I did take a better-than-average Net::FTP script and put it's three functions in a .PM for easier reuse, but it's really peculiar to how we do transfers, and it's still really more of a template for cribbing than for literal module use, so it's staying DarkPan.

                The one halfway interesting module I have personally at $DayJob isn't even reused out of my $USERID yet. It's just a WWWMech milkinging machine for an internal proprietary administrative web site to automate my personal workflow. I don't see anything in it worth refactoring into a CPAN module.

                Oh, we do have one module that would have been interesting to try to get corporate Intellectual Property release on if I'd ever gotten budget to refactor it. It's a C-API wrapper for a commercial reporting package. But it was built Perl4 style, redirecting through system() to locally-built CLI utilities (that wrap the C API individually) with dubious security and non-scalable performance, with session create/destroy per request from the Perl script. If I built this today, I'd use the C API directly via XS/Inline, so that a Perl script execution had a single session. When I thought this toolset would spread in the organization, I had plan to refactor this hard and request permission (from Vendor and from Legal) to release it. But since there's only one Application using it internally, there's no internal reuse, thus no budget for refactoring, and no chance (or need) for external reuse. Anyone with the vendor's C API and Inline::C could do a better job today.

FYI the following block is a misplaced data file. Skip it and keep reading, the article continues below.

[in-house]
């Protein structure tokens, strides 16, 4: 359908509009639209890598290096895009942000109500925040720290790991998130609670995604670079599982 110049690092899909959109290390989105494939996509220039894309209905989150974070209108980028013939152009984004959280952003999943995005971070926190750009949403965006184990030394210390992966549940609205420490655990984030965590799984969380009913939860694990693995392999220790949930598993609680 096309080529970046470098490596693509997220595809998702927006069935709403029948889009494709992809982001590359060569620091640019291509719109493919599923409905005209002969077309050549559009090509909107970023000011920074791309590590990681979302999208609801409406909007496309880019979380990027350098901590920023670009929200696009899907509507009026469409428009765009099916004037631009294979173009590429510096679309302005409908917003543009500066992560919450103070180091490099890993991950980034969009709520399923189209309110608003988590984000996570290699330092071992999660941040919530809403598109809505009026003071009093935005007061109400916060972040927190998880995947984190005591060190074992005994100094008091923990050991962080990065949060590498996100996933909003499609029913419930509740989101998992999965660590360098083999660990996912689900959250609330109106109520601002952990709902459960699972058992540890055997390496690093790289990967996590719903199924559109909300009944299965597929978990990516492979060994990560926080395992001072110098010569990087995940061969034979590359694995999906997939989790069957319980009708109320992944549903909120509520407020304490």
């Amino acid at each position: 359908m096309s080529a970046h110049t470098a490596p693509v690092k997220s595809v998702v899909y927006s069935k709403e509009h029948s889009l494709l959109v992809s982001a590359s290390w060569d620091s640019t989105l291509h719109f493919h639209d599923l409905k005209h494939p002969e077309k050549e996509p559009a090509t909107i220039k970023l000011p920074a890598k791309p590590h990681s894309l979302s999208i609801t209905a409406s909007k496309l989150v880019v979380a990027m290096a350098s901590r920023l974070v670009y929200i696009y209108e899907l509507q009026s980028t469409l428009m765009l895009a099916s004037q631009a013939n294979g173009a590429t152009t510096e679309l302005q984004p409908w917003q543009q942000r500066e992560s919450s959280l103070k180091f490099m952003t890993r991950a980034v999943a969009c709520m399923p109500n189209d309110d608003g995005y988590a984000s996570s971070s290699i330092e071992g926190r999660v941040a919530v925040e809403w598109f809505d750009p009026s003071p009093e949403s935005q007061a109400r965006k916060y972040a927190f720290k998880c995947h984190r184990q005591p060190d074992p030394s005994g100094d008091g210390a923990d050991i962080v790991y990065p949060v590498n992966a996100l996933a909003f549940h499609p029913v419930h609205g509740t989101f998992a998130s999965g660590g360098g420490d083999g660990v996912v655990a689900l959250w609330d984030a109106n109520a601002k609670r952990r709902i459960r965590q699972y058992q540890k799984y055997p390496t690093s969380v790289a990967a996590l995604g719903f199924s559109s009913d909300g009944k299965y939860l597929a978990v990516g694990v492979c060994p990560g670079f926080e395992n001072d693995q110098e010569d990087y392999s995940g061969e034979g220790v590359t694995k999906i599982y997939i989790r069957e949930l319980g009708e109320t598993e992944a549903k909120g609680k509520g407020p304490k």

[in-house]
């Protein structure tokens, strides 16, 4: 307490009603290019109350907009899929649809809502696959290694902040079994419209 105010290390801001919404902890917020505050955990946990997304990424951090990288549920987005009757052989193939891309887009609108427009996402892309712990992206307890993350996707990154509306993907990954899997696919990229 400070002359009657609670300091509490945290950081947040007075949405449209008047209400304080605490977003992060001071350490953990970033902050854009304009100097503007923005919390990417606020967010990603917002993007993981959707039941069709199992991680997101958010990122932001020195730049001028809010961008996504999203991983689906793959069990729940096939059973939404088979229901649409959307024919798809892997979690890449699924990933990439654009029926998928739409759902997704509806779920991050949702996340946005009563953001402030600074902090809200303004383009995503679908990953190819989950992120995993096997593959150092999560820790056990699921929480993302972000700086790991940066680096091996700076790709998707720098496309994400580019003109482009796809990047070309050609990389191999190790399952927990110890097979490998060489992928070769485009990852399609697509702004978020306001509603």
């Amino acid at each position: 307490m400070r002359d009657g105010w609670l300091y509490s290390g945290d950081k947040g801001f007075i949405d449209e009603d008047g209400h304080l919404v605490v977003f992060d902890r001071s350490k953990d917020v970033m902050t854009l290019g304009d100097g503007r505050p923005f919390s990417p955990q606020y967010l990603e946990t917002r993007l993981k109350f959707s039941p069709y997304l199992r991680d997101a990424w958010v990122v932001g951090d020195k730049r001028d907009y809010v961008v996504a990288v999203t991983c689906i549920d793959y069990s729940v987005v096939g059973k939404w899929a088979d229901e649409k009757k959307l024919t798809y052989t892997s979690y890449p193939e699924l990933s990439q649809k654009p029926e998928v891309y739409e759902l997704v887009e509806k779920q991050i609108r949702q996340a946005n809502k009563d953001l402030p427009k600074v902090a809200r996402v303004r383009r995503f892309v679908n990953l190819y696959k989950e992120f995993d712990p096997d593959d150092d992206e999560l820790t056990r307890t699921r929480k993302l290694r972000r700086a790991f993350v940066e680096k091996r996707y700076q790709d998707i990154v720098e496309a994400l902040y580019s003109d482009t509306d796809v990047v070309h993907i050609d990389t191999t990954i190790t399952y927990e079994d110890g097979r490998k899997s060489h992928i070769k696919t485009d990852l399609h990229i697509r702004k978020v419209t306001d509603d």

My most useful module on the $DayJob desktop is copied in from my old NT4 laptop at home and is Trivial ... it's to allow Perl OneLiners on Win32 to have wildcard fileargs like on a real shell, without needing to drag in Cygwin or MKS toolkit. It consists of just

                BEGIN { @ARGV = map glob, @ARGV;}
                so I can just say
                C:\project\foo> perl -MMyGlob -lane "print if 1..1 or $F[3]=~/pattern/" logs/*.log

                Supporting Perl - My $DayJob does provide some financial support to Perl, if not to p5p's and thus Perl5 itself - we've hosted Damian twice and Stonehenge once, and I'll try to bring them back again. We also had Uri on-site for a few months as an interim internal rent-a-guru, and I've inherited (on a very part time basis) that role and the re-nascent community he helped stitch back together. My internal sales pitch to justify the exepense of gettting World Class Trainers is that there's a downside to paying for "Perl" training with Corp.Training's favorite "we teach everything" one-stop-shopping vendors: trainers who have to check the slide's running footer for the class title to see which language they're teaching today aren't going to give good deep answers to intersting questions. You want the guy who wrote the book if you can get him, and for Perl we can. (I'm used to getting the guy that wrote the book from our local ACM PDS [gbcacm.org] seminar series.)

                (I've only lost that argument when Sun gave us "free" training credits with the new hardware. "Free" is hard to argue with. Damian comes close to being infinitely better than a slide-reader, but supposedly infinite ROI looks so good on paper. Of course, when you factor in the "opportunity" cost of the "free" offer, the ROI on "free" may drop precipitously, but that doesn't overbear most people's gut reaction to "FREE! FREE! FREE!". And some people like nearby off-site training, it's away from the BOSS and the PHONE and EMAIL without being away from home.)

                --
                Bill
                # I had a sig when sigs were cool
                use Sig;